The Dolphins started the season being viewed as one of the worst teams in NFL history. They were conceding points for fun and couldn’t muster anything on offence with one of the worst turnover differentials in NFL history. They were a laughing stock.
It’s clear what they were aiming for, the first overall pick and drafting a franchise Quarterback after years of mediocrity with Ryan Tannehill. At first it was a case of Tanking for Tua but following his hip injury, the focus moved to Joe Burrow.
In the end though, they may have played themselves out of contention for the top college prospects, winning five of their last nine games to finish 5-11, good enough for the fifth overall pick. While the fifth pick is not bad a bad position to be in, it’s definitely not what the team were targeting in the offseason as they offloaded talented stars. While it was Miami’s worst season since 2007, they have had 6 or 7 wins seven times in the 12 seasons since. That’s hardly a big drop, although it does make a difference to draft position.
In fact, the Dolphins could easily have won in weeks 5 and 14 against Washington and the Jets. That would have given them the 11th overall pick, which is definitely in the range the Fins were trying to avoid. Given that a couple of points either way would have given them seven wins, having traded away their stars, you have to wonder if they were right to tank in the first place, instead of chasing a wildcard spot.
Co-conspirators against the grand plan
If Miami do end up losing out on their top target, they have three men to thank. Brian Flores did a great job making this team of practice squad members a dangerous underdog. Ryan Fitzpatrick had his second best season in terms of yards (3529) and joint-third most accurate season (62%). Meanwhile DeVante Parker had by far his most ever receptions with 72, earning 1200 yards, with the second best average of his career (16.7 yards).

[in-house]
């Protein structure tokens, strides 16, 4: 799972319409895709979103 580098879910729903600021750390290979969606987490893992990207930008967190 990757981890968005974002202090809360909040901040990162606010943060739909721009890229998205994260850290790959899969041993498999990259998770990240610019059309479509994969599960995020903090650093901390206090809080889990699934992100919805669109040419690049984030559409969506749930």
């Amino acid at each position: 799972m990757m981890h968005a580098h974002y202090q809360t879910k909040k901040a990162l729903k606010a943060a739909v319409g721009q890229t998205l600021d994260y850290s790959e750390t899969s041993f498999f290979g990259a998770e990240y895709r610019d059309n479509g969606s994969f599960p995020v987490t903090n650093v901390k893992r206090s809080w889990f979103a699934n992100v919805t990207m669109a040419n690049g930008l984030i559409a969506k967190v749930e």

There were some other notable contributions but these three are the main conspirators against the Dolphins tanking. Had they been dead set on the first overall pick, the Dolphins should have stuck with Josh Rosen at QB. And, while they traded Laremy Tunsil and Minkah Fitzpatrick, they gave Parker a contract extension late in the season.
It’s obviously too soon to tell if Miami’s botched strategy will work long term. Even if they don’t have the first overall pick, trading star players yielded considerable fruit. The Dolphins have 15 picks in this year’s draft, seven in the top 100. They have three picks in the first round, one at five, one at 18 and one in the 20s from the Texans. Then they’ll have four picks in the first two rounds in 2021. Currently they have eight picks next season but you would assume that they will trade some of their 15 picks in 2020.
Will wins cost the Dolphins?
Miami’s season ended far better than expected, or planned. The front office now have a tougher offseason ahead. But they still have significant ammunition to move around the draft. There is an irony is though. While they probably won’t get the top QB in the draft, they may still get the best one. With Tua Tagovailoa currently rehabbing an injury, he should be available at 4, or even 18.
Either way, it is arguable that the Dolphins didn’t commit to their grand plan. And, after five wins, was the strategy necessary in the first place?
Even if Miami aren’t in their ideal situation, it is important to develop a winning culture. Had the Dolphins been any more aggressive in tanking, it could have had significant, long lasting effects on the franchise. Brian Flores did a great job getting players playing for him and reaching their potential.
The next stage does carry risk, they still need to pick the right talent. However, that would be the case whether their plan worked to perfection or not.
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